Thoughts on age? origin?

A new pretty. Looking for opinions on age/origins. It feels amazing on the hand, worn smooth on all corners and edges.


It takes a very long time to smooth out the silver design like that. Turquoise will be difficult.

1 Like

yup it sure does. i wasn’t holding my breath for a stone ID, just an age guess. 60s maybe? IDK. Navajo-ish?

1 Like

If the sides were twist wire it would, but I don’t think they are, or if they were, the silversmith ground the outside edge on a flat lap , or wheel to get the flattened, angled edges. Almost looks like the backplate is one piece, cast from wax, or carved and stamped from a a solid heavy gauge billet silver sheet. The same kind of wear occurs from, or can be deliberately created by over-buffing. Beads on the sides are odd. Look handstamped but don’t look Navajo at all. Neither does the serrated bezel which is flat and even at the top and widely spaced as opposed to narrowly spaced bezel hand cut with a checkering file and filed sharp at the tips. That kind of pattern is created with each individual serration cut with a triangle file. Best guess is this is genuine old ‘Hippy’ silversmith jewelry out of Santa Fe or Taos. It’s handmade and quality vintage American Craft for sure, but I doubt it’s Indian made.


“Ish” sounds about right. You know, there’s a whole lot of jewelry out of New Mexico and Arizona made in this style by accomplished American craftsmen (non-indians) who fell in love with the genre decades ago, and between the mid 60’s and the early 2000’s produced some of the finest examples of southwestern Jewelry ever created. Those who are really serious about collecting and identifying artists need to look for names like Jennifer Sivohnen (Taos), Mona Van Riper (Santa Fe), Lionel McKinney (Gallup), Richard Stump (Santa Fe), Doug Magnus (Santa Fe), James Rogers (Gallup/Albuquerque), Patrick and Anita Ohlinger (Taos), Horst Schrader (Santa Fe), Giselle Hensel (Santa Fe) David Deer (Poquaque), Gary Gordon (Gallup) there are many, many more to discover. These were and are the non-Indian movers and shakers in traditional Southwestern Jewelry. Some of the finest pieces ever made, with some of the finest stones ever mined have been created by these incredible artists. Keep an eye out for their work. You won’t be disapponted!


my impression of the constructon from just wearing and looking at it all day is that the two side pieces are carinated that had been shallowly filed to look like rope. The north and south appear to be half round that was cold chiseled or filed. The back plate feels to me like thin sheet, the whole ring i bet isnt a 1/4 inch thick. I noticed i only showed one side of the shank, the raindrops almost looked like they were stamped with a small punch. I’m enjoying it regardless of origin, and appreciate your observations!!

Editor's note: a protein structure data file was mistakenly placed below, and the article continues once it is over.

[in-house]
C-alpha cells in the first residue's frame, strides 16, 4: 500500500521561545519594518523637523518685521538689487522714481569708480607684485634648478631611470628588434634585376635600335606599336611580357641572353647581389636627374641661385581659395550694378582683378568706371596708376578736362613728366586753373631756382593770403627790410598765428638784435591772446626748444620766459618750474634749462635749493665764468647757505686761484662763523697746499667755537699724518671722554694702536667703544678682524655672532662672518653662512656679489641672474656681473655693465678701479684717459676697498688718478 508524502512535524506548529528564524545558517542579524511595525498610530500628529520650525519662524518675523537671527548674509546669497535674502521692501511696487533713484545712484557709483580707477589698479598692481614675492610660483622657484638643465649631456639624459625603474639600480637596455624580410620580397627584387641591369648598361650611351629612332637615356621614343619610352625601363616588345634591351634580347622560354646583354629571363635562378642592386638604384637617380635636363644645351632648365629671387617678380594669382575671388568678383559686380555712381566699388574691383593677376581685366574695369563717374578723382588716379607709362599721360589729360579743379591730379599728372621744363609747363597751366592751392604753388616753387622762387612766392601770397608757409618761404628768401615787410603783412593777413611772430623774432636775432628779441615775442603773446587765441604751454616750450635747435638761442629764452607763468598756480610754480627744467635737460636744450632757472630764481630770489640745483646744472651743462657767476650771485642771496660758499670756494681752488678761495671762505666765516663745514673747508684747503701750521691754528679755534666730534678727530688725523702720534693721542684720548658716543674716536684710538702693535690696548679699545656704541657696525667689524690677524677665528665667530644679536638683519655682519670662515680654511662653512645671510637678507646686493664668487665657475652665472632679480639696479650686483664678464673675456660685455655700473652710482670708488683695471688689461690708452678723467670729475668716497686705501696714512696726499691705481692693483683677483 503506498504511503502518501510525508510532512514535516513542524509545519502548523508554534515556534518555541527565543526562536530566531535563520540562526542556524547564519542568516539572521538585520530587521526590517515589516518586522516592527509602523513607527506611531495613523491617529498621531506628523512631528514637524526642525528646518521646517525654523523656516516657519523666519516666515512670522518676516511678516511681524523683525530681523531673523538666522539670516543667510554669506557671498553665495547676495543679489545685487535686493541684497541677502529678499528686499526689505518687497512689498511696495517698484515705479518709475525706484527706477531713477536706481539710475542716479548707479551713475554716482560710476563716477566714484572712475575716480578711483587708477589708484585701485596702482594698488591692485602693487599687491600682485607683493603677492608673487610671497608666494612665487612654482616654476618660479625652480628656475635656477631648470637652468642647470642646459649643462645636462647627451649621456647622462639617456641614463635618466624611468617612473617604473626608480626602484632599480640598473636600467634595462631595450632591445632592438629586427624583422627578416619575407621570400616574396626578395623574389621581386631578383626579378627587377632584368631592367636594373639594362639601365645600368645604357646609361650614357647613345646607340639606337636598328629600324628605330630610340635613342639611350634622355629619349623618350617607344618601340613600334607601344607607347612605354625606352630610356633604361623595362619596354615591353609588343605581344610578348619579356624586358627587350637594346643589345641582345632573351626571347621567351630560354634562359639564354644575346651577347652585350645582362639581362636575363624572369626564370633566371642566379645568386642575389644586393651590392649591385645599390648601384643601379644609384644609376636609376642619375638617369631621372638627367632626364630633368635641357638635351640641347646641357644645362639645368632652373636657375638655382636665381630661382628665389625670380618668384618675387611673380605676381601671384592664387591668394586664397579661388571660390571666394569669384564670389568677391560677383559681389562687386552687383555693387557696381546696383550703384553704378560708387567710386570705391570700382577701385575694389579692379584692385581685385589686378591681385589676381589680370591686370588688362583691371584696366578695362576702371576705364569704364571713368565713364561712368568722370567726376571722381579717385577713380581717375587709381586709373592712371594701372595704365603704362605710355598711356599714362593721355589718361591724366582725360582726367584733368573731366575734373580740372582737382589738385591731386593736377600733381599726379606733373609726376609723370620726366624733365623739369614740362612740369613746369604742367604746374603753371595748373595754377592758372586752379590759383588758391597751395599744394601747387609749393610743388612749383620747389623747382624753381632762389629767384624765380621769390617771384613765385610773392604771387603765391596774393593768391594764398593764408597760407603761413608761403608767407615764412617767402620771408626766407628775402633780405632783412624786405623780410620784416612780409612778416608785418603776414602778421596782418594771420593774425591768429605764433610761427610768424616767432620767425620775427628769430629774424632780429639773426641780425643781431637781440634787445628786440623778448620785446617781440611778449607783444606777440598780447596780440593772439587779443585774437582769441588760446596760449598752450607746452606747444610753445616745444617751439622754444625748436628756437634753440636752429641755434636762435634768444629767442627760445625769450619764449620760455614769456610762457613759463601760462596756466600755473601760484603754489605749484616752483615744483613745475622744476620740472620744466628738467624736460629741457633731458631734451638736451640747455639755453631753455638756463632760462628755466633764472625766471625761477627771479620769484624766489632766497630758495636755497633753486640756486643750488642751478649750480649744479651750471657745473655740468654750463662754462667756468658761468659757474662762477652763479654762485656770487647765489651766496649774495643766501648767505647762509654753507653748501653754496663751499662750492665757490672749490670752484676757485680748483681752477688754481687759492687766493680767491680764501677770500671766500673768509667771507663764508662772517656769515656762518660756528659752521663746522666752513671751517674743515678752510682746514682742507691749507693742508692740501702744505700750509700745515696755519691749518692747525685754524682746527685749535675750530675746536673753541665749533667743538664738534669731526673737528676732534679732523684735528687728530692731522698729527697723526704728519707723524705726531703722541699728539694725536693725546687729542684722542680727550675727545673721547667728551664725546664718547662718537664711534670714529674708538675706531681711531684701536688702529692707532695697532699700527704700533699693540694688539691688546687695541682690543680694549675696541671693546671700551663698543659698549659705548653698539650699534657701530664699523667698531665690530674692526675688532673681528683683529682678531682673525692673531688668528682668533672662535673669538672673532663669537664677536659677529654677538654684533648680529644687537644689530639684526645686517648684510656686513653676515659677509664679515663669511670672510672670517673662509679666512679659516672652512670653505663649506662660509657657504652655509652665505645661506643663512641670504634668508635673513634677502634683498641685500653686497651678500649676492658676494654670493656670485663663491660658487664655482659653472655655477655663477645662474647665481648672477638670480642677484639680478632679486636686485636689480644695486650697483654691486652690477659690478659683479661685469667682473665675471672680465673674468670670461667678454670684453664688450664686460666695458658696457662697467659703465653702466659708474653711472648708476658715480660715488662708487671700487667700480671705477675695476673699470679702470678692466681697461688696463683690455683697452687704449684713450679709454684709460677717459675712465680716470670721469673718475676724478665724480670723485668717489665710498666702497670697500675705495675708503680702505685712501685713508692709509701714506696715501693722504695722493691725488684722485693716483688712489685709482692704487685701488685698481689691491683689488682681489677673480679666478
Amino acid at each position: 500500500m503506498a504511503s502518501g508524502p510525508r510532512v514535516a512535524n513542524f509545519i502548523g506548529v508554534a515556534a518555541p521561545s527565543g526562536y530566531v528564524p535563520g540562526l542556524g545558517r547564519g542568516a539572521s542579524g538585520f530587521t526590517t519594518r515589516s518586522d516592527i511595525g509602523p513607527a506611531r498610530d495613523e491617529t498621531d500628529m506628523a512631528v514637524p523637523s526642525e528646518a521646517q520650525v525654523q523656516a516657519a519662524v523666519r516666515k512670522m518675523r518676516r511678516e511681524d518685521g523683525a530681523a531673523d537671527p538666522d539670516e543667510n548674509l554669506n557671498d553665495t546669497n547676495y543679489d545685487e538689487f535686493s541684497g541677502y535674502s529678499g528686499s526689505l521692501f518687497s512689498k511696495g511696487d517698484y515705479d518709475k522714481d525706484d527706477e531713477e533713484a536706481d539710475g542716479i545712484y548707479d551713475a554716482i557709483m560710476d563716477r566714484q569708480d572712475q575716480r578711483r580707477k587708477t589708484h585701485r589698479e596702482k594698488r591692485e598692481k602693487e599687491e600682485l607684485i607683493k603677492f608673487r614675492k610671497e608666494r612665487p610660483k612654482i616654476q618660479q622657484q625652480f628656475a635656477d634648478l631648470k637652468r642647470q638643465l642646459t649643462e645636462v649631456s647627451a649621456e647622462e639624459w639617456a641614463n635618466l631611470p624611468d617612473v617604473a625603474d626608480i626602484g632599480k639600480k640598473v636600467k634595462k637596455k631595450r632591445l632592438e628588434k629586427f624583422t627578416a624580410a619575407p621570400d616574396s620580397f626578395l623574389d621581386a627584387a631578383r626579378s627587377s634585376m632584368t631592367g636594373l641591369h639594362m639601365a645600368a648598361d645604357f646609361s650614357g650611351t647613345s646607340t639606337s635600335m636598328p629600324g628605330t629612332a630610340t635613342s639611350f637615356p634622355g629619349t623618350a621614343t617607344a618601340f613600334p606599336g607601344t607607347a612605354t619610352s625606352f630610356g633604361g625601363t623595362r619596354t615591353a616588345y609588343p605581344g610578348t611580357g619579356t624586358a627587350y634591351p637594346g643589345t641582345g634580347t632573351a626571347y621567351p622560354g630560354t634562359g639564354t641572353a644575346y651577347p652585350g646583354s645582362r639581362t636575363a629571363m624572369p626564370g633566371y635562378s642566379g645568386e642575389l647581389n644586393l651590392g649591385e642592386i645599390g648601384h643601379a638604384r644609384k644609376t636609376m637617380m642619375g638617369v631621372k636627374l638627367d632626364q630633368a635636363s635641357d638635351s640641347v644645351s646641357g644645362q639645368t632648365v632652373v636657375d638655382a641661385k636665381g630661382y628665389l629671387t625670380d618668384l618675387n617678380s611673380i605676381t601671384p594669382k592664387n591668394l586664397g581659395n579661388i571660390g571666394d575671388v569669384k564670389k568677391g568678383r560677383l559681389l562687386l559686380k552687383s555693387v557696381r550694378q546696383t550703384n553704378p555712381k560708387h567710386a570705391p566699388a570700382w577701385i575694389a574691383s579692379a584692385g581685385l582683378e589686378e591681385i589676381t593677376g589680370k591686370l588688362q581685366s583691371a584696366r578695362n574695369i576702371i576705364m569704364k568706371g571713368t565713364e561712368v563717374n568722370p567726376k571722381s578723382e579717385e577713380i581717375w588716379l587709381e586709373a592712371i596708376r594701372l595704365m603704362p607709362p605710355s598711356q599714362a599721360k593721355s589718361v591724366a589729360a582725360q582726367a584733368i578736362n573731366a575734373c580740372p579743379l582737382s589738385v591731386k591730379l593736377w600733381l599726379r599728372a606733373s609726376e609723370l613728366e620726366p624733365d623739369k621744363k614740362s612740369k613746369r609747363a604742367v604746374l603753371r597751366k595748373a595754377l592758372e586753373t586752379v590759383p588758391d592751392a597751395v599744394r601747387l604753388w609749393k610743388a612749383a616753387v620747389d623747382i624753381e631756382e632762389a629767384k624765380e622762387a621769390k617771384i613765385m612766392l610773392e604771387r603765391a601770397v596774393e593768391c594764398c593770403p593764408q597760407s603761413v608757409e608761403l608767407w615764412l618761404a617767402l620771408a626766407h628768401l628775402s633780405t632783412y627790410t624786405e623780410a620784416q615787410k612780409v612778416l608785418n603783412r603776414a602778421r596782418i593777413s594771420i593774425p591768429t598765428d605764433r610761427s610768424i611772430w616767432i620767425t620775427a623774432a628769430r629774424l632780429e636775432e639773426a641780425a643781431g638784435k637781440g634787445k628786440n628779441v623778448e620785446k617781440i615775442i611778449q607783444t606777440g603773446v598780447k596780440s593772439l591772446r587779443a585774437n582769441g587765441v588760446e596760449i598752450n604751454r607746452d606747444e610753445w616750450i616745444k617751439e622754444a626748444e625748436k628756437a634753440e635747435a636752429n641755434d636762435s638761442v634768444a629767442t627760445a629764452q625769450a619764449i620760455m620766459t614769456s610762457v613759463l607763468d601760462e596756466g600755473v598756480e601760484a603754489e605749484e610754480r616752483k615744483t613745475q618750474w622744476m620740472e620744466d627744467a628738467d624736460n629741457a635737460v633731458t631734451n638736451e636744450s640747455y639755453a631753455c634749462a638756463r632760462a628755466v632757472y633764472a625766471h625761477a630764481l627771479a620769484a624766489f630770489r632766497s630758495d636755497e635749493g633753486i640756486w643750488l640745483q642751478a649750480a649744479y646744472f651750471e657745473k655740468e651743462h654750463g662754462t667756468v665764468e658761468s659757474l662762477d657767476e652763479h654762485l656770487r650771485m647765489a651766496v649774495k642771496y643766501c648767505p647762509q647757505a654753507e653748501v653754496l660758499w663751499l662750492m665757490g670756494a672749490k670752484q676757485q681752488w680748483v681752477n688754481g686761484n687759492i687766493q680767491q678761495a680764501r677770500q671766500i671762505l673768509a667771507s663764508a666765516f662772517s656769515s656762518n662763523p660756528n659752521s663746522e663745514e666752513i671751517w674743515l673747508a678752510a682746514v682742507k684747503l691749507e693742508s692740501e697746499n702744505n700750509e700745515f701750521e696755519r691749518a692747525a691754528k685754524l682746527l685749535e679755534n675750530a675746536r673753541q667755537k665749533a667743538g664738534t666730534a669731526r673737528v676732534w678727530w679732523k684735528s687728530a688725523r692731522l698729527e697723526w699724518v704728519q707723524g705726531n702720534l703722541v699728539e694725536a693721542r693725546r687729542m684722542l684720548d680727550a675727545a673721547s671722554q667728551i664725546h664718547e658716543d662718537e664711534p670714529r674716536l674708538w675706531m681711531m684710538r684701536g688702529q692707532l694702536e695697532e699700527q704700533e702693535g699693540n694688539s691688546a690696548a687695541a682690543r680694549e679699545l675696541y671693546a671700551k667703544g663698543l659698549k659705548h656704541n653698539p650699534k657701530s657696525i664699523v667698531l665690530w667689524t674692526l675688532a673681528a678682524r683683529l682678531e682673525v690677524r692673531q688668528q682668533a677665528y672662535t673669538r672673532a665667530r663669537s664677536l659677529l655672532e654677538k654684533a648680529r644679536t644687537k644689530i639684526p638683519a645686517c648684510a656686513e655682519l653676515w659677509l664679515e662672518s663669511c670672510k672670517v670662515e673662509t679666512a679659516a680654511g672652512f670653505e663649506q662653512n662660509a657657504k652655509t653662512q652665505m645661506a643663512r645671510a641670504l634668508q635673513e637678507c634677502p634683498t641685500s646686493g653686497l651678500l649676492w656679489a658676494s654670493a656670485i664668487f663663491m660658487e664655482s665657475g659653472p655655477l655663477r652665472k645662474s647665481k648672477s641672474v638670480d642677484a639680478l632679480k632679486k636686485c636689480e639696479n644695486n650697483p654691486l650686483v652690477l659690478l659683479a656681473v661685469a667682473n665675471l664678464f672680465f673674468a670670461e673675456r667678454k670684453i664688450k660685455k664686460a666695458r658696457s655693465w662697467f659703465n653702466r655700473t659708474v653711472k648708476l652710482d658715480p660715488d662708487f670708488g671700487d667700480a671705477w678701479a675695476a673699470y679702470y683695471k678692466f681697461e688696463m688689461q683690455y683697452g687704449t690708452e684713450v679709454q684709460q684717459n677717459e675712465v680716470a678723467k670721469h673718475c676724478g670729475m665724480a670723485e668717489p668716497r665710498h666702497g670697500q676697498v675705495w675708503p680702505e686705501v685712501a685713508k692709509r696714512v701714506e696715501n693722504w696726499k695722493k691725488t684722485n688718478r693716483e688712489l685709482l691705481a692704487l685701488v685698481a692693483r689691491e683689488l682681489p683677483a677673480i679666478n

1 Like

It’s a quality ring. Really beautifully made. The turquoise is genuine, high quality and beautifully cut. You could be right about the side sections. When I first saw the image, I thought the same thing.

You’re either a silversmith yourself, or well familiar with the techniques involved. This is something a non-expert wouldn’t pick up.

1 Like

I appreciate the generous comments. Im not a smith, but definitely a student of the art. I love things that show the maker’s hand, or have lived a well worn life, especially silver. I have a feeling this one may be almost as old as me, just from how worn smooth the whole face is. Even if its ‘in the style of’ rather than NA, i’ll enjoy it for years to come.



Thank you!! I’ll have to do some homework!

1 Like

Went to an Exhibit of old Spanish art at the Albuquerque Museum last year. Within the exhibit were pieces made by Hispano-Roman craftsmen literally two thousand years ago… I was floored.The processes and techniques used at that time to make jewelry were literally identical to the processes and techniques used in traditional Southwestern and Native American Jewelry today. In my shop, At my bench. This is an old, old craft, practiced and passed down from the Greeks and Romans, to the Spaniards, and from the Spanish to Native Americans, and to the rest of us who love and work in this genre. Even after as many years as I’ve been doing this, the history and evolution of the craft is absolutely amazing and awe inspiring to me.


How amazing that the knowledge of the techniques has not only survived, but is still in continuous use. It is one of the things I admire about NA crafts is the dedication to the methods and keeping it going.